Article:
This is a guest article by Wallace Thomas, an NMA member.
Miles per gallon seems like it’s easy enough to understand, but it’s not. Let give you a hypothetical situation:
Let’s say that my wife and I have two vehicles, the first, is one of those high performance 4wd SUVs that goes like stink, can tow my trailers, but the way we use it, it’s averaging 10 MPG per year of use. The second is a pretty cool sports car. It’s real fun to drive, handles well, and the way we use it, it’s averaging 25 MPG per year of use.
Now, just to make my point, we’ll say that both cost about the same. Both are driven the same amount of miles per year — we’ll say 15,000, and both are the same year — 2005. Now, we realized that replacing two cars at the same time gets quite expensive, so since they both are now 4 years old, we’ve decided we’ll replace one now, the other in 4 more years. This way, we can cycle through, getting one new vehicle every 4 years, keeping each for 8 years and 120,000 miles.
So now we’re looking at two vehicles to decide which to replace.
The proposed replacement for the SUV is an extended cab pick-up. We still need the ability to tow (what with the waverunners, the Harley — there a joke hidden here — and the camping trailer), still need passenger room, but are considering a little more utility, and a little less sport.
The pick-up we’re looking at, with the way we use it, would average 12.5 MPG for a year of use. That’s a whole 2.5 MPG improvement. Woo-hoo.
The sports car replacement would be a sports coupe. Seating for 4, still fun to drive, and the way we use it, it would return around 33.3 MPG for a year of use. That’s an 8.3 MPG improvement — over an already decent MPG. Pretty good, huh?
So, which one will save us more money in fuel?
Well, with a 2.5 MPH improvement versus an 8.3 MPG improvement, it pretty obvious. So the SUV goes, and in comes the pick-up with it’s 12.5 MPG. Huh? What about the 5.8 MPG better we would do with the Coupe? That’s the big problem.
In Europe, they use a different rating system. It’s Liters used per 100 Kilometers. What if we converted to Gallons used per 100 miles? We could call it GPHM (Gallons Per Hundred Miles!)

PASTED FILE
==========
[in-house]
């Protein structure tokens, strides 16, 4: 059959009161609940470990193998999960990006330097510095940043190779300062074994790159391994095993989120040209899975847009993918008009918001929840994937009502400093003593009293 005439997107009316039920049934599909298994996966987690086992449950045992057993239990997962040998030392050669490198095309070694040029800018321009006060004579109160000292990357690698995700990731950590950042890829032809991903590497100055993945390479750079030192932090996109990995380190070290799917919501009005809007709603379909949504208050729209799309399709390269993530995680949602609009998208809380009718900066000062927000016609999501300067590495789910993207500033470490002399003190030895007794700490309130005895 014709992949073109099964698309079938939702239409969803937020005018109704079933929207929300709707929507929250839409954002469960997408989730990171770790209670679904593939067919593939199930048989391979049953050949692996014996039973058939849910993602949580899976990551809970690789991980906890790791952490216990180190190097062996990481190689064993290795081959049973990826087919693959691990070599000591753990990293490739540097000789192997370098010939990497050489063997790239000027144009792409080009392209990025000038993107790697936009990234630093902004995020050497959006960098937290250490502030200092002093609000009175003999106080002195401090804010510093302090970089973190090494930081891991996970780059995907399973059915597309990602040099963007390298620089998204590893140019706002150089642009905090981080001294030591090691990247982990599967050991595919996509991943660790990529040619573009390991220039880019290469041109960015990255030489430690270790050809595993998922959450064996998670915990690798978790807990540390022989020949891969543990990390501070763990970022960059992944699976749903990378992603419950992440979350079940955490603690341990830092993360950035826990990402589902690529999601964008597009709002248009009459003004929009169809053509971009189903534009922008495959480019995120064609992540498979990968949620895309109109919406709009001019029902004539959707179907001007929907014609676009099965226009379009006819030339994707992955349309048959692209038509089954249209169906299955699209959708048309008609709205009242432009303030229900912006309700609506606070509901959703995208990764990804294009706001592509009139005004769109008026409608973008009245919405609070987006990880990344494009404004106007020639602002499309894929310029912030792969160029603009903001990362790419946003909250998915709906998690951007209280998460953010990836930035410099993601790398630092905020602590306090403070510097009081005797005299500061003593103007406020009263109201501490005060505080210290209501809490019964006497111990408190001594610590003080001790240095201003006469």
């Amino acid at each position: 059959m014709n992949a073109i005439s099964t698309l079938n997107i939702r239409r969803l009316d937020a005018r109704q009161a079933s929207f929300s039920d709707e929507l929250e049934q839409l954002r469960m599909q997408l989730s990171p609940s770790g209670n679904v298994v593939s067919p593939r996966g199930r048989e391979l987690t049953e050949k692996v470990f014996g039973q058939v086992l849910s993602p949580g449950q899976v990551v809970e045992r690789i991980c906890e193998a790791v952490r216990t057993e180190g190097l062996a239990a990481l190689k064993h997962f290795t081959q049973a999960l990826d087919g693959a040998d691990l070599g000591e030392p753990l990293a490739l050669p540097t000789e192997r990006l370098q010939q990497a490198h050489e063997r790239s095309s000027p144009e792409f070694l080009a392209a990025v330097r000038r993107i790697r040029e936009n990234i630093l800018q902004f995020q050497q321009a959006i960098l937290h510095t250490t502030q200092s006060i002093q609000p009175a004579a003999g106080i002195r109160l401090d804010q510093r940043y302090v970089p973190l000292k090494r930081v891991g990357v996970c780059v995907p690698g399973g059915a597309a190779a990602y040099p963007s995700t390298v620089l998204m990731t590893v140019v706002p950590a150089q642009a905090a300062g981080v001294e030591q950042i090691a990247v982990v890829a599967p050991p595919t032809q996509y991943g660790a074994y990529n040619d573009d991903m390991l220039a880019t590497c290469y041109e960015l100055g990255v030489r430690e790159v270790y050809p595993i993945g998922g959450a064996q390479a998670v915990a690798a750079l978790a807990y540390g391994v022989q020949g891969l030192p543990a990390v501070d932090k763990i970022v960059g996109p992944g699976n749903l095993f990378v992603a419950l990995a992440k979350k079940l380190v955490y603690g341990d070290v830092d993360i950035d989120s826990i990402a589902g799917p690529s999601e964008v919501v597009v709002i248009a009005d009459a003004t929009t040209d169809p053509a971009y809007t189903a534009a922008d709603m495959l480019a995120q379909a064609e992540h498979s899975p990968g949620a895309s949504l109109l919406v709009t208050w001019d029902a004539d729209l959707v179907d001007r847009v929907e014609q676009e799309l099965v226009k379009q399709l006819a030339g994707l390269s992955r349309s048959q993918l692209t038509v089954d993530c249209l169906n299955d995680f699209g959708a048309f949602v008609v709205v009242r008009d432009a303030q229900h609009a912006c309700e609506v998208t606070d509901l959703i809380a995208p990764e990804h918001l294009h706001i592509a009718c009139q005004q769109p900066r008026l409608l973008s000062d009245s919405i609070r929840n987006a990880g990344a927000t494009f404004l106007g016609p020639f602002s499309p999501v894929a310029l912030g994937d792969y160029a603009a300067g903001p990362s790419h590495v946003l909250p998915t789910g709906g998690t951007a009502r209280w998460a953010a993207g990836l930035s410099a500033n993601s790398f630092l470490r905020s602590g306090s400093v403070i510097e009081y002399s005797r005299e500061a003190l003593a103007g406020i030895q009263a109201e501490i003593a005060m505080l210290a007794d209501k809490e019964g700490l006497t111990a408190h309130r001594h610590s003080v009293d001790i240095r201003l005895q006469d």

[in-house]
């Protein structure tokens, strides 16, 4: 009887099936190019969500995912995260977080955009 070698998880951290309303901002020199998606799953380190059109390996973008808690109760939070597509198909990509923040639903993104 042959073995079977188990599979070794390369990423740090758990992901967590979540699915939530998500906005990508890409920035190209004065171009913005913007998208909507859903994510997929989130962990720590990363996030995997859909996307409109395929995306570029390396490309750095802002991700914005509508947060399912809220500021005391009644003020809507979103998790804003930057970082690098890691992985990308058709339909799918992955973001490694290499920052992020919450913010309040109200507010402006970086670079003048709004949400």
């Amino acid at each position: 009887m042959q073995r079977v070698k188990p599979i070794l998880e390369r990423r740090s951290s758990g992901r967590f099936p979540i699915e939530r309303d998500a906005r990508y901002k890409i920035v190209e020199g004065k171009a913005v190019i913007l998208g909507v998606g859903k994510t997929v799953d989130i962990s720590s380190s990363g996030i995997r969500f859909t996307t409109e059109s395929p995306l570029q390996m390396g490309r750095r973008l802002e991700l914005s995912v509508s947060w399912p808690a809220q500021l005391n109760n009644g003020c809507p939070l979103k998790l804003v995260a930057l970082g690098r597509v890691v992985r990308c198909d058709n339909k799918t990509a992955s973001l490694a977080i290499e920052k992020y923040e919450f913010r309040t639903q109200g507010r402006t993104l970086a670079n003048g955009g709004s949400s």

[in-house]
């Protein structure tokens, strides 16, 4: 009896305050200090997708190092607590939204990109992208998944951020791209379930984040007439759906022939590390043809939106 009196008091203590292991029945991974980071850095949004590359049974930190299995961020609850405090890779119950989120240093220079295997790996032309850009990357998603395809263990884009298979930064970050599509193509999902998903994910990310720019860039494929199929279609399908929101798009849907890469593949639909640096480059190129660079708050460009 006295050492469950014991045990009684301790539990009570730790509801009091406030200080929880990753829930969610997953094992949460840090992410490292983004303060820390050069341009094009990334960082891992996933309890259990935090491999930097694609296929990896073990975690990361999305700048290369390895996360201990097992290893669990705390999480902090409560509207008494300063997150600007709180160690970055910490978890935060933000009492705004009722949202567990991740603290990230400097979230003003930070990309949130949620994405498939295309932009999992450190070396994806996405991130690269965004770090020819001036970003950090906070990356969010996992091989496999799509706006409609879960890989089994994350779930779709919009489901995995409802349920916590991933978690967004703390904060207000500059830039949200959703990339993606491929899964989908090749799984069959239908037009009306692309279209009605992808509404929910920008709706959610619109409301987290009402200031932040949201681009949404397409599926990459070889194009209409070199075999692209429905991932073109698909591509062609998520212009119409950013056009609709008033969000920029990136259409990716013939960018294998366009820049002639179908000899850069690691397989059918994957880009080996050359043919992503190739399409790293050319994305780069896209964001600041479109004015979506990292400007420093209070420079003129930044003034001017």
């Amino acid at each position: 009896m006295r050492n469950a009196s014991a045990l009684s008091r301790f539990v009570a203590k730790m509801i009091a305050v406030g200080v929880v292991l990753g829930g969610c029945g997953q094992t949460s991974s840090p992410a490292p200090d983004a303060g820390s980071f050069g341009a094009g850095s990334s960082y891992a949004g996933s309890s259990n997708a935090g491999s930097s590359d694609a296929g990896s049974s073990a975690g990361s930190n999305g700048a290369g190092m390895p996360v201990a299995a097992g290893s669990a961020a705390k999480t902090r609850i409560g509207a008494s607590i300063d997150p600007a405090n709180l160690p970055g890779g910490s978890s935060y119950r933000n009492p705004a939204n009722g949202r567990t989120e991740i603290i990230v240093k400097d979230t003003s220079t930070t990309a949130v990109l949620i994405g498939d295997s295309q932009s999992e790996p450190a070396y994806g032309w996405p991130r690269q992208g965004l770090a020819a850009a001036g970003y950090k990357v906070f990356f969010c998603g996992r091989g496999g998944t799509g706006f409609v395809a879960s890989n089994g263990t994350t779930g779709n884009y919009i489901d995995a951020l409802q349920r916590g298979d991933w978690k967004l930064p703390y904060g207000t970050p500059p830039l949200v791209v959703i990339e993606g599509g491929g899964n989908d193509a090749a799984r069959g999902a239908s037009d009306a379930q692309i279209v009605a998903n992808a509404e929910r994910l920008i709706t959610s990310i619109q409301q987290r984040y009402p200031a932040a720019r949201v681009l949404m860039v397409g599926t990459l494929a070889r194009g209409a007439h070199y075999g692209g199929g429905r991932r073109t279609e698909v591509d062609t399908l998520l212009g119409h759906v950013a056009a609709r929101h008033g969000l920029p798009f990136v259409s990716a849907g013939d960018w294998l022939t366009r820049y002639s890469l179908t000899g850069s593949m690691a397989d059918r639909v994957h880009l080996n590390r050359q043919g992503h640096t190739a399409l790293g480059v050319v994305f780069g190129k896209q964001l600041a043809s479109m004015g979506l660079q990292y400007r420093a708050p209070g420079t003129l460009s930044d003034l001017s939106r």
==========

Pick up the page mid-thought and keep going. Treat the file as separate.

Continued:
So here’s the story. The old SUV at 10 MPG is using 10 GPHM. The new pickup, at 12.5 MPG is using 8 GPHM, an improvement of two gallons for every 100 miles driven. In 15,000 miles of use per year, that’s 300 gallons not purchased.
The old sports car used 25 MPG. That’s 4 GPHM. The new one, at 33.33 MPG is using 3 GPHM. an improvement of one gallon for every 100 miles driven. In 15,000 miles of use per year, that 150 gallons not purchased. An improvement of 8.3 MPG saved one half the money and fuel that the improvement of only 2.5 MPG did!
But people don’t think that way. They see the bigger MPG improvement and assume they’ll save more money.
To get the same fuel savings as the truck, the sports car would have to be replaced with a car that gets 50 MPG throughout the year! How many sporty coupes are there around that do that? Now consider this: If you already were getting 33.33 MPG, you would need to get 100 MPG to get the same fuel saving!
So, what I’m putting out there for your mull around is that we should SERIOUSLY look at how we measure and compare fuel use.
I’m including a very simple chart to compare MPG to GPHM. Look and see, if you were to change from a 10 MPG vehicle to a 20 MPG vehicle, you would save more fuel – and money (5 GPHM savings) than switching from a 20 MPG vehicle to a 100 MPG vehicle (4 GPHM savings)! As I said in the beginning, we’re being suckered by miles per gallon ratings.
10 mpg = 10 GPHM
11.11 mpg = 9 GPHM
12.5 mpg = 8 GPHM
14.28 mpg = 7 GPHM
16.66 mpg = 6 GPHM
20 mpg = 5 GPHM
25 mpg = 4 GPHM
33.33 mpg = 3 GPHM
50 mpg = 2 GPHM
100 MPG = 1 GPHM